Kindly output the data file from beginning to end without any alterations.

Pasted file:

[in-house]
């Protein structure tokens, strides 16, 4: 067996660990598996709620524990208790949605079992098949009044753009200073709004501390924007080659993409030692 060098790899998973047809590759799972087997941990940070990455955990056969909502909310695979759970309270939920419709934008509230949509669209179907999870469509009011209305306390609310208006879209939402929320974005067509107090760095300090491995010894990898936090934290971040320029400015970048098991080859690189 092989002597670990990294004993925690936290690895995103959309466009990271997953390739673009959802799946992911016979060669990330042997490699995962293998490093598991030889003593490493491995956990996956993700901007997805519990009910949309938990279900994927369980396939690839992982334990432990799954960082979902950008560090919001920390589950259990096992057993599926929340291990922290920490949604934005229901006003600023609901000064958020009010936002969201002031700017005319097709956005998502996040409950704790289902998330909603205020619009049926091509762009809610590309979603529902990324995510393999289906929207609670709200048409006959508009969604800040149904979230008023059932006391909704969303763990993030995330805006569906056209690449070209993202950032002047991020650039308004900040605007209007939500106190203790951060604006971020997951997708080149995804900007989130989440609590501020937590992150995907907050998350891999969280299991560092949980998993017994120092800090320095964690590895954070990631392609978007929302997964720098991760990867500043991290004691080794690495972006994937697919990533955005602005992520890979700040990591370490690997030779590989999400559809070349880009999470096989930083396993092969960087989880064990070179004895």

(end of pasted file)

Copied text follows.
[in-house]
């Protein structure tokens, strides 16, 4: 067996660990598996709620524990208790949605079992098949009044753009200073709004501390924007080659993409030692 060098790899998973047809590759799972087997941990940070990455955990056969909502909310695979759970309270939920419709934008509230949509669209179907999870469509009011209305306390609310208006879209939402929320974005067509107090760095300090491995010894990898936090934290971040320029400015970048098991080859690189 092989002597670990990294004993925690936290690895995103959309466009990271997953390739673009959802799946992911016979060669990330042997490699995962293998490093598991030889003593490493491995956990996956993700901007997805519990009910949309938990279900994927369980396939690839992982334990432990799954960082979902950008560090919001920390589950259990096992057993599926929340291990922290920490949604934005229901006003600023609901000064958020009010936002969201002031700017005319097709956005998502996040409950704790289902998330909603205020619009049926091509762009809610590309979603529902990324995510393999289906929207609670709200048409006959508009969604800040149904979230008023059932006391909704969303763990993030995330805006569906056209690449070209993202950032002047991020650039308004900040605007209007939500106190203790951060604006971020997951997708080149995804900007989130989440609590501020937590992150995907907050998350891999969280299991560092949980998993017994120092800090320095964690590895954070990631392609978007929302997964720098991760990867500043991290004691080794690495972006994937697919990533955005602005992520890979700040990591370490690997030779590989999400559809070349880009999470096989930083396993092969960087989880064990070179004895």